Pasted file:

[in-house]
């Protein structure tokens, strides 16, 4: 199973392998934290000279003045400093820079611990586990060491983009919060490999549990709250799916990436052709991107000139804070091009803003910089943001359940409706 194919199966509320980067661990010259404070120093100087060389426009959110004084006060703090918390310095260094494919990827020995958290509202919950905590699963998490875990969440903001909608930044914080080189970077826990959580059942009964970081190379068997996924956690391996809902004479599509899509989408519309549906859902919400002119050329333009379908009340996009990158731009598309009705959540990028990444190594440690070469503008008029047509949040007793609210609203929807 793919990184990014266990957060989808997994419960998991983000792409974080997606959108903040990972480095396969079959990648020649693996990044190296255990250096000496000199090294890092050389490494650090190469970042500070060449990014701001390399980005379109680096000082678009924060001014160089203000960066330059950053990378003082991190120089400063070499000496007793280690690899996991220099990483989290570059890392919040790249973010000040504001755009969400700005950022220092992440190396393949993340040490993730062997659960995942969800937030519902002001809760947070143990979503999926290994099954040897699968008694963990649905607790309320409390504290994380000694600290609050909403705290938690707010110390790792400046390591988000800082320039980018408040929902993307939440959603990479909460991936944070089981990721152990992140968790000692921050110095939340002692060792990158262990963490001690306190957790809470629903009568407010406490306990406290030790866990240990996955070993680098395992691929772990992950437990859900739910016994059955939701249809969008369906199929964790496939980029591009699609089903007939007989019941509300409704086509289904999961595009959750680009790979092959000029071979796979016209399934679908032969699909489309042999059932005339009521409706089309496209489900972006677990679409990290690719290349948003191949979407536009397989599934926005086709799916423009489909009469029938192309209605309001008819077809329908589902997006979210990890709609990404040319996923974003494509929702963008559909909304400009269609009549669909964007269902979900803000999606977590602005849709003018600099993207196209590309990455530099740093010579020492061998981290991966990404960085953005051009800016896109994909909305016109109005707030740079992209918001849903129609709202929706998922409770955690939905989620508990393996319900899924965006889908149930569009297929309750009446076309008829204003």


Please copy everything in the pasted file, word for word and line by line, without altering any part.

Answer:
[in-house]
């Protein structure tokens, strides 16, 4: 199973392998934290000279003045400093820079611990586990060491983009919060490999549990709250799916990436052709991107000139804070091009803003910089943001359940409706 194919199966509320980067661990010259404070120093100087060389426009959110004084006060703090918390310095260094494919990827020995958290509202919950905590699963998490875990969440903001909608930044914080080189970077826990959580059942009964970081190379068997996924956690391996809902004479599509899509989408519309549906859902919400002119050329333009379908009340996009990158731009598309009705959540990028990444190594440690070469503008008029047509949040007793609210609203929807 793919990184990014266990957060989808997994419960998991983000792409974080997606959108903040990972480095396969079959990648020649693996990044190296255990250096000496000199090294890092050389490494650090190469970042500070060449990014701001390399980005379109680096000082678009924060001014160089203000960066330059950053990378003082991190120089400063070499000496007793280690690899996991220099990483989290570059890392919040790249973010000040504001755009969400700005950022220092992440190396393949993340040490993730062997659960995942969800937030519902002001809760947070143990979503999926290994099954040897699968008694963990649905607790309320409390504290994380000694600290609050909403705290938690707010110390790792400046390591988000800082320039980018408040929902993307939440959603990479909460991936944070089981990721152990992140968790000692921050110095939340002692060792990158262990963490001690306190957790809470629903009568407010406490306990406290030790866990240990996955070993680098395992691929772990992950437990859900739910016994059955939701249809969008369906199929964790496939980029591009699609089903007939007989019941509300409704086509289904999961595009959750680009790979092959000029071979796979016209399934679908032969699909489309042999059932005339009521409706089309496209489900972006677990679409990290690719290349948003191949979407536009397989599934926005086709799916423009489909009469029938192309209605309001008819077809329908589902997006979210990890709609990404040319996923974003494509929702963008559909909304400009269609009549669909964007269902979900803000999606977590602005849709003018600099993207196209590309990455530099740093010579020492061998981290991966990404960085953005051009800016896109994909909305016109109005707030740079992209918001849903129609709202929706998922409770955690939905989620508990393996319900899924965006889908149930569009297929309750009446076309008829204003």